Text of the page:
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Kendo is the first in-depth historical, cultural, and political account in English of the Japanese martial art of swordsmanship, from its beginnings in military training and arcane medieval schools to its widespread practice as a global sport today. Alexander Bennett shows how kendo evolved through a recurring process of “inventing tradition,” which served the changing ideologies and needs of Japanese warriors and governments over the course of history. Kendo follows the development of Japanese swordsmanship from the aristocratic-aesthetic pretensions of medieval warriors in the Muromachi period, to the samurai elitism of the Edo regime, and then to the nostalgic patriotism of the Meiji state. Kendo was later influenced in the 1930s and 1940s by ultranationalist militarists and ultimately by the postwar government, which sought a gentler form of nationalism to rekindle appreciation of traditional culture among Japan’s youth and to garner international prestige as an instrument of “soft power.” Today kendo is becoming increasingly popular internationally. But even as new organizations and clubs form around the world, cultural exclusiveness continues to play a role in kendo’s ongoing evolution, as the sport remains closely linked to Japan’s sense of collective identity.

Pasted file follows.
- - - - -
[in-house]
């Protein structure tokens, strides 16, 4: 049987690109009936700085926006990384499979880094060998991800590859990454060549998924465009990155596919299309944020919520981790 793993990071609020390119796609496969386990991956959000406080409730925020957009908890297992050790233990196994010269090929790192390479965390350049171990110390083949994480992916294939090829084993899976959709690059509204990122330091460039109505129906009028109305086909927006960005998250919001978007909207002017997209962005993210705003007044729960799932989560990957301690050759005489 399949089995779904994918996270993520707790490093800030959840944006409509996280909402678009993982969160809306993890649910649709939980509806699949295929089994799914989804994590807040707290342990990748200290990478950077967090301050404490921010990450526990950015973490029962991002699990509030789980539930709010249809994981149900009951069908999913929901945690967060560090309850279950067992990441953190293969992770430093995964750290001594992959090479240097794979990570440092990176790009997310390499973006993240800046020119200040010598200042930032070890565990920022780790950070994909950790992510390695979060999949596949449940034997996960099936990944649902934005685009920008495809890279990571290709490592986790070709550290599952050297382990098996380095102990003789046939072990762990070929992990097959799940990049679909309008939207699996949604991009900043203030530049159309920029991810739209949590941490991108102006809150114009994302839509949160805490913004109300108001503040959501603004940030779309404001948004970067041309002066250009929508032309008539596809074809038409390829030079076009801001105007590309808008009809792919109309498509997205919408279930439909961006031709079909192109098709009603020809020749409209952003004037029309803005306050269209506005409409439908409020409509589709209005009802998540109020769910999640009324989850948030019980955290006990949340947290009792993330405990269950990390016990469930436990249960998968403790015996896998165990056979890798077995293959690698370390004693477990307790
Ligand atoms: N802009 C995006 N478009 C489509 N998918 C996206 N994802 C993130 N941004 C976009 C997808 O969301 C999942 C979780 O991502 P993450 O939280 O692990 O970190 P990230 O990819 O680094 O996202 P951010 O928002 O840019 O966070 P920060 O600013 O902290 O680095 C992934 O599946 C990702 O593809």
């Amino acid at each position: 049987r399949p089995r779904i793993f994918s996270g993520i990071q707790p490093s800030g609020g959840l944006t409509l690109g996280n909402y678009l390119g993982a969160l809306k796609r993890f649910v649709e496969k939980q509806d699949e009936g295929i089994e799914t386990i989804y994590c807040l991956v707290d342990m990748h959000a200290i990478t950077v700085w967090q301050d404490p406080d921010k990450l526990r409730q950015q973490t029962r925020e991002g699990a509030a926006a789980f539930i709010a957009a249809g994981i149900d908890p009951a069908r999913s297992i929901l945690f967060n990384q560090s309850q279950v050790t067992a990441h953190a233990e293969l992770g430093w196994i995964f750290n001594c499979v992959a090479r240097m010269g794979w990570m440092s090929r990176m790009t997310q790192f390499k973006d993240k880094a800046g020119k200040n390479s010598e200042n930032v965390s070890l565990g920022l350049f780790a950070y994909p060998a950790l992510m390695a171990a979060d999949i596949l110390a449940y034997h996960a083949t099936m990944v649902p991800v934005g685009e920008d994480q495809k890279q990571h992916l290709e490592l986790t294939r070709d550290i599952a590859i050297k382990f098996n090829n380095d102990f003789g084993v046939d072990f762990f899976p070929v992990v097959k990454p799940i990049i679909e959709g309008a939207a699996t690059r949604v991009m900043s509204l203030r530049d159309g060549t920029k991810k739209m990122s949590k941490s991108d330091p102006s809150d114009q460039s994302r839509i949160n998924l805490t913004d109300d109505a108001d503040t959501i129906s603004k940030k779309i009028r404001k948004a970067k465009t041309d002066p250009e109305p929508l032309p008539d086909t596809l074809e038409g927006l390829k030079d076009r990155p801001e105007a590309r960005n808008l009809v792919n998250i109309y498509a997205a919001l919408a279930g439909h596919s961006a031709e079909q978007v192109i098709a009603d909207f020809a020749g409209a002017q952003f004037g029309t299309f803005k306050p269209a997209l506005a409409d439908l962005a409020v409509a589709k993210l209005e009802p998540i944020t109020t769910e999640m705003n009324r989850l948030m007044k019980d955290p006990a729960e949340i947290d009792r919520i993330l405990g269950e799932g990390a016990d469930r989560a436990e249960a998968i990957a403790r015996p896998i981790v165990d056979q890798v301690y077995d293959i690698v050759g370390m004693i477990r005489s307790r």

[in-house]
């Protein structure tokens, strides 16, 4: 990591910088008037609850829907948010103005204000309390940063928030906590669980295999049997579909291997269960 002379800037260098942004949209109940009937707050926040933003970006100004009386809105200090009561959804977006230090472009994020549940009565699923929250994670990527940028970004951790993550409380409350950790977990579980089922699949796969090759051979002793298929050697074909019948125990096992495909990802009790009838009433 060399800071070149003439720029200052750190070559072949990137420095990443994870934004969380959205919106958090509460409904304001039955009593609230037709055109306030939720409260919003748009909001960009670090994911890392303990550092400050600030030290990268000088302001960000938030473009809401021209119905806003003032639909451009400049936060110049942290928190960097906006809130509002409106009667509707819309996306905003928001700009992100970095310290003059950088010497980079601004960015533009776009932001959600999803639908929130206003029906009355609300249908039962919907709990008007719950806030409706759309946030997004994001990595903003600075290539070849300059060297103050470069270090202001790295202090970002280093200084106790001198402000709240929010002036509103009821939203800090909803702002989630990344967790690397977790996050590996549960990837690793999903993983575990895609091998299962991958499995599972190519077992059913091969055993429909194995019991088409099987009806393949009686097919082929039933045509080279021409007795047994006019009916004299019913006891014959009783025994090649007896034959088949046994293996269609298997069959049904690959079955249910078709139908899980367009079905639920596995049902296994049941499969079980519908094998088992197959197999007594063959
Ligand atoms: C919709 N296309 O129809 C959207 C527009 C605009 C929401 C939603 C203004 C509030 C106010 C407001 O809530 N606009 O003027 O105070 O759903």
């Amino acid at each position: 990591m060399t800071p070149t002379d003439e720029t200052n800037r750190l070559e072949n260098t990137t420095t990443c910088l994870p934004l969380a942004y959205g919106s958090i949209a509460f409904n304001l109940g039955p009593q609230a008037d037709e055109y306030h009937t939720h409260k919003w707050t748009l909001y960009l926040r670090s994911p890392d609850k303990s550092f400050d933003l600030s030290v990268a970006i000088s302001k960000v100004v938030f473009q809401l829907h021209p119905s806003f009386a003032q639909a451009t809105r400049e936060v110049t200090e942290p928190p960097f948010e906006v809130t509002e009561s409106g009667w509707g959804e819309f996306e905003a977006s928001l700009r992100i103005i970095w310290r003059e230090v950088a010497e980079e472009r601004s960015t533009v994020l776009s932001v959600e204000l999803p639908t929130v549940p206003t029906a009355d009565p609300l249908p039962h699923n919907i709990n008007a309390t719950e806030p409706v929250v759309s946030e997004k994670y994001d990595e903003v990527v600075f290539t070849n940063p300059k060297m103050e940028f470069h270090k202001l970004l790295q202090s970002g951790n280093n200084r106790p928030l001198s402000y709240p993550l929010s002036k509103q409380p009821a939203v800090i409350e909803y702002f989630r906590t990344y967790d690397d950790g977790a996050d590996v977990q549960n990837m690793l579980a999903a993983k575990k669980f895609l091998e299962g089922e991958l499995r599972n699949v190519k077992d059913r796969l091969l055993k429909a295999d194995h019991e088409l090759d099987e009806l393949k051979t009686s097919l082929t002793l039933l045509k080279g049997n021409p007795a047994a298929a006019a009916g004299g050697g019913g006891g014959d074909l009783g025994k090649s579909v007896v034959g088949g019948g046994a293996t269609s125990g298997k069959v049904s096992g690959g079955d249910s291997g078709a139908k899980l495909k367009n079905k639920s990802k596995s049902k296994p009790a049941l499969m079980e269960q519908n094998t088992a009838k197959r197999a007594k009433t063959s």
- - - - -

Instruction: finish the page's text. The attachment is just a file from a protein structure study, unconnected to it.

List of Illustrations
1 • The Art of Killing: Swordsmanship in Medieval Japan
2 • The Art of Living: Early Modern Kenjutsu
3 • The Fall and Rise of Samurai Culture: Kenjutsu’s Nationalization
4 • Sharpening the Empire’s Claws
5 • Kendo and Sports: Path of Reason or Cultural Treason?
6 • Crossing Swords and Borders: The Global Diffusion of Kendo
Alexander C. Bennett is Professor at Kansai University. He also serves as vice president of the International Naginata Federation, member of the International Committee of the All Japan Kendo Federation, director of the Japanese Academy of Budo, and head coach of New Zealand’s national kendo team. He is cofounder and editor in chief of Kendo World.
"You’ll be fascinated by this quintessential Japanese sport."—Rashaad Jorden JQ Magazine
"In this detailed study of kendo, Alexander Bennett, a highly accomplished (and foreign) practitioner himself, picks apart and analyses the roots and evolution of the martial art."—TLS
"Kendo: Culture of the Sword is to date the most comprehensive and accessible history of Japanese swordsmanship in any language."—Wolfram Manzenreiter Social Science Japan Journal
"A thorough, engaging, and well-written survey that will remain a classic for decades to come." —Journal of Japanese Studies